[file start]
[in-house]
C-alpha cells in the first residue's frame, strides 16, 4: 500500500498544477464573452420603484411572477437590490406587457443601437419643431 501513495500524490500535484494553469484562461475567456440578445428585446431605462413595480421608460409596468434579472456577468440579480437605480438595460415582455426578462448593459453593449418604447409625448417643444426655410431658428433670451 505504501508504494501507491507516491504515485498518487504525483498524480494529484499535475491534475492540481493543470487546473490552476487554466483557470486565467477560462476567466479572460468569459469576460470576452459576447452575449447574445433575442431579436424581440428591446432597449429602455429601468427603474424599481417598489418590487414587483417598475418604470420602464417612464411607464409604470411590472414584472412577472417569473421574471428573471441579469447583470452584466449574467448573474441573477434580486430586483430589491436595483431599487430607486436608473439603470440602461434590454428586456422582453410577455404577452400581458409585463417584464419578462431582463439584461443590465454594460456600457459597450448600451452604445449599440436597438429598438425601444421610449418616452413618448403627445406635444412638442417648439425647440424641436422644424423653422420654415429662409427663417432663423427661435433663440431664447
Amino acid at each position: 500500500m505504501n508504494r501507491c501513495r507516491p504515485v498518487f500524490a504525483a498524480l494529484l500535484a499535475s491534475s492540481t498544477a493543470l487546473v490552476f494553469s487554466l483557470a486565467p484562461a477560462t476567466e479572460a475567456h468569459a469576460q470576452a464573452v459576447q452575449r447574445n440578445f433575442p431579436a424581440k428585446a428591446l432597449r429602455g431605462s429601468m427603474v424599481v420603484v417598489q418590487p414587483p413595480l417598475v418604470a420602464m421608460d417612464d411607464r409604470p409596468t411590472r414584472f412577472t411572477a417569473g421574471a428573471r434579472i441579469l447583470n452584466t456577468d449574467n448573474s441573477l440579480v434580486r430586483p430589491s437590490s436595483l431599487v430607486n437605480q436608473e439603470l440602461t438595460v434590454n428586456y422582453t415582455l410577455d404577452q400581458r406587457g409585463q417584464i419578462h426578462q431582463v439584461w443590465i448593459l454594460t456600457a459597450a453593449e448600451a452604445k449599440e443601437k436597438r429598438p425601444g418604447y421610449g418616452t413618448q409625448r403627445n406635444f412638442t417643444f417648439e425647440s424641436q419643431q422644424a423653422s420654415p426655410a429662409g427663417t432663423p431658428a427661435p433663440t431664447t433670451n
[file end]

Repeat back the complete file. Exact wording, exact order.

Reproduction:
[in-house]
C-alpha cells in the first residue's frame, strides 16, 4: 500500500498544477464573452420603484411572477437590490406587457443601437419643431 501513495500524490500535484494553469484562461475567456440578445428585446431605462413595480421608460409596468434579472456577468440579480437605480438595460415582455426578462448593459453593449418604447409625448417643444426655410431658428433670451 505504501508504494501507491507516491504515485498518487504525483498524480494529484499535475491534475492540481493543470487546473490552476487554466483557470486565467477560462476567466479572460468569459469576460470576452459576447452575449447574445433575442431579436424581440428591446432597449429602455429601468427603474424599481417598489418590487414587483417598475418604470420602464417612464411607464409604470411590472414584472412577472417569473421574471428573471441579469447583470452584466449574467448573474441573477434580486430586483430589491436595483431599487430607486436608473439603470440602461434590454428586456422582453410577455404577452400581458409585463417584464419578462431582463439584461443590465454594460456600457459597450448600451452604445449599440436597438429598438425601444421610449418616452413618448403627445406635444412638442417648439425647440424641436422644424423653422420654415429662409427663417432663423427661435433663440431664447
Amino acid at each position: 500500500m505504501n508504494r501507491c501513495r507516491p504515485v498518487f500524490a504525483a498524480l494529484l500535484a499535475s491534475s492540481t498544477a493543470l487546473v490552476f494553469s487554466l483557470a486565467p484562461a477560462t476567466e479572460a475567456h468569459a469576460q470576452a464573452v459576447q452575449r447574445n440578445f433575442p431579436a424581440k428585446a428591446l432597449r429602455g431605462s429601468m427603474v424599481v420603484v417598489q418590487p414587483p413595480l417598475v418604470a420602464m421608460d417612464d411607464r409604470p409596468t411590472r414584472f412577472t411572477a417569473g421574471a428573471r434579472i441579469l447583470n452584466t456577468d449574467n448573474s441573477l440579480v434580486r430586483p430589491s437590490s436595483l431599487v430607486n437605480q436608473e439603470l440602461t438595460v434590454n428586456y422582453t415582455l410577455d404577452q400581458r406587457g409585463q417584464i419578462h426578462q431582463v439584461w443590465i448593459l454594460t456600457a459597450a453593449e448600451a452604445k449599440e443601437k436597438r429598438p425601444g418604447y421610449g418616452t413618448q409625448r403627445n406635444f412638442t417643444f417648439e425647440s424641436q419643431q422644424a423653422s420654415p426655410a429662409g427663417t432663423p431658428a427661435p433663440t431664447t433670451n